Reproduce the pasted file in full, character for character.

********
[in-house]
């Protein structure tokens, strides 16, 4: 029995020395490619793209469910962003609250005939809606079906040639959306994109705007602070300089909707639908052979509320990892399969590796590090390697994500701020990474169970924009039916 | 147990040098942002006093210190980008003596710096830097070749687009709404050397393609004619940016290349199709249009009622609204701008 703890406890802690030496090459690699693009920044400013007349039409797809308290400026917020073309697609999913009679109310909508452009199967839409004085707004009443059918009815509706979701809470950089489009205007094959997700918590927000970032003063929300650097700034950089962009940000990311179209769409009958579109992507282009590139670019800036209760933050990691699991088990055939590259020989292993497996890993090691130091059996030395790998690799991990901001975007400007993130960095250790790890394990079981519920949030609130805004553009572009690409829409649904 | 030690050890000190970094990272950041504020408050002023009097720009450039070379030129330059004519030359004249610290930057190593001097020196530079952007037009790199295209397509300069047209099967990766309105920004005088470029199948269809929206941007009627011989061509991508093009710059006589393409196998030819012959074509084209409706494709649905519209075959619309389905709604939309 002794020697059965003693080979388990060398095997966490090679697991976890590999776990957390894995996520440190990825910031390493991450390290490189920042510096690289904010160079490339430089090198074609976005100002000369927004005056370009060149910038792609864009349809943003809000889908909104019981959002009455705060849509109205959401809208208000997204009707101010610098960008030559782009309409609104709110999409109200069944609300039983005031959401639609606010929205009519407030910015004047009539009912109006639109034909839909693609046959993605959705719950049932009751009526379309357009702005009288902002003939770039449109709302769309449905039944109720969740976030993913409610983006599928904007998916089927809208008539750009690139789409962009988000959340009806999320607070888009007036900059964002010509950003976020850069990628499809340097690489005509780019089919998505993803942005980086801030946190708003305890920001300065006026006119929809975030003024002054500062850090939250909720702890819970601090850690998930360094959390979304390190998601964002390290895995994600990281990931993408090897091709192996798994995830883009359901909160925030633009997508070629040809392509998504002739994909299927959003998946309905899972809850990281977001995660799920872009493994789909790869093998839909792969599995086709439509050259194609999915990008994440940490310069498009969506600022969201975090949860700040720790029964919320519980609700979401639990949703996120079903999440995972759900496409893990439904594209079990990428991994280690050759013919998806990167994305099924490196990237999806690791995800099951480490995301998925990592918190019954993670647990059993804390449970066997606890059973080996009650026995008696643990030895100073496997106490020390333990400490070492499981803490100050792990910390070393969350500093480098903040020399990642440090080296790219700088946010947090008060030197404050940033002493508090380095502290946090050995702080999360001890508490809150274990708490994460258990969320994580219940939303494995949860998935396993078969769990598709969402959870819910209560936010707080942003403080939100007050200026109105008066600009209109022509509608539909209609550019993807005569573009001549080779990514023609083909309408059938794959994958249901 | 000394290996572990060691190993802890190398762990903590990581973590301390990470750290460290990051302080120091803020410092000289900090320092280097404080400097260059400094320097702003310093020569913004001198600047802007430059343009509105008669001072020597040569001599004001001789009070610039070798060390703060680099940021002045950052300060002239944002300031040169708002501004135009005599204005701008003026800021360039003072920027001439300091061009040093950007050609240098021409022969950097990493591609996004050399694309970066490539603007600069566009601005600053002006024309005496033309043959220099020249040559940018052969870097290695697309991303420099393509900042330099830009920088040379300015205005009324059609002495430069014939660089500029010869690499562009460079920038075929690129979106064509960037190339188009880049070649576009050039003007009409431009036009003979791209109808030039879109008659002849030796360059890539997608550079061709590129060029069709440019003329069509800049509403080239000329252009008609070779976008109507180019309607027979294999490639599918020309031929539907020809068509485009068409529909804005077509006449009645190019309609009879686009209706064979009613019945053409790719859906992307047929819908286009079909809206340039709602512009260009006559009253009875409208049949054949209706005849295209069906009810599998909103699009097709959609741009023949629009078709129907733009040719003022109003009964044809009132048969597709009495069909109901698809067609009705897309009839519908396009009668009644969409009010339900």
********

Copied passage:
[in-house]
């Protein structure tokens, strides 16, 4: 029995020395490619793209469910962003609250005939809606079906040639959306994109705007602070300089909707639908052979509320990892399969590796590090390697994500701020990474169970924009039916 | 147990040098942002006093210190980008003596710096830097070749687009709404050397393609004619940016290349199709249009009622609204701008 703890406890802690030496090459690699693009920044400013007349039409797809308290400026917020073309697609999913009679109310909508452009199967839409004085707004009443059918009815509706979701809470950089489009205007094959997700918590927000970032003063929300650097700034950089962009940000990311179209769409009958579109992507282009590139670019800036209760933050990691699991088990055939590259020989292993497996890993090691130091059996030395790998690799991990901001975007400007993130960095250790790890394990079981519920949030609130805004553009572009690409829409649904 | 030690050890000190970094990272950041504020408050002023009097720009450039070379030129330059004519030359004249610290930057190593001097020196530079952007037009790199295209397509300069047209099967990766309105920004005088470029199948269809929206941007009627011989061509991508093009710059006589393409196998030819012959074509084209409706494709649905519209075959619309389905709604939309 002794020697059965003693080979388990060398095997966490090679697991976890590999776990957390894995996520440190990825910031390493991450390290490189920042510096690289904010160079490339430089090198074609976005100002000369927004005056370009060149910038792609864009349809943003809000889908909104019981959002009455705060849509109205959401809208208000997204009707101010610098960008030559782009309409609104709110999409109200069944609300039983005031959401639609606010929205009519407030910015004047009539009912109006639109034909839909693609046959993605959705719950049932009751009526379309357009702005009288902002003939770039449109709302769309449905039944109720969740976030993913409610983006599928904007998916089927809208008539750009690139789409962009988000959340009806999320607070888009007036900059964002010509950003976020850069990628499809340097690489005509780019089919998505993803942005980086801030946190708003305890920001300065006026006119929809975030003024002054500062850090939250909720702890819970601090850690998930360094959390979304390190998601964002390290895995994600990281990931993408090897091709192996798994995830883009359901909160925030633009997508070629040809392509998504002739994909299927959003998946309905899972809850990281977001995660799920872009493994789909790869093998839909792969599995086709439509050259194609999915990008994440940490310069498009969506600022969201975090949860700040720790029964919320519980609700979401639990949703996120079903999440995972759900496409893990439904594209079990990428991994280690050759013919998806990167994305099924490196990237999806690791995800099951480490995301998925990592918190019954993670647990059993804390449970066997606890059973080996009650026995008696643990030895100073496997106490020390333990400490070492499981803490100050792990910390070393969350500093480098903040020399990642440090080296790219700088946010947090008060030197404050940033002493508090380095502290946090050995702080999360001890508490809150274990708490994460258990969320994580219940939303494995949860998935396993078969769990598709969402959870819910209560936010707080942003403080939100007050200026109105008066600009209109022509509608539909209609550019993807005569573009001549080779990514023609083909309408059938794959994958249901 | 000394290996572990060691190993802890190398762990903590990581973590301390990470750290460290990051302080120091803020410092000289900090320092280097404080400097260059400094320097702003310093020569913004001198600047802007430059343009509105008669001072020597040569001599004001001789009070610039070798060390703060680099940021002045950052300060002239944002300031040169708002501004135009005599204005701008003026800021360039003072920027001439300091061009040093950007050609240098021409022969950097990493591609996004050399694309970066490539603007600069566009601005600053002006024309005496033309043959220099020249040559940018052969870097290695697309991303420099393509900042330099830009920088040379300015205005009324059609002495430069014939660089500029010869690499562009460079920038075929690129979106064509960037190339188009880049070649576009050039003007009409431009036009003979791209109808030039879109008659002849030796360059890539997608550079061709590129060029069709440019003329069509800049509403080239000329252009008609070779976008109507180019309607027979294999490639599918020309031929539907020809068509485009068409529909804005077509006449009645190019309609009879686009209706064979009613019945053409790719859906992307047929819908286009079909809206340039709602512009260009006559009253009875409208049949054949209706005849295209069906009810599998909103699009097709959609741009023949629009078709129907733009040719003022109003009964044809009132048969597709009495069909109901698809067609009705897309009839519908396009009668009644969409009010339900």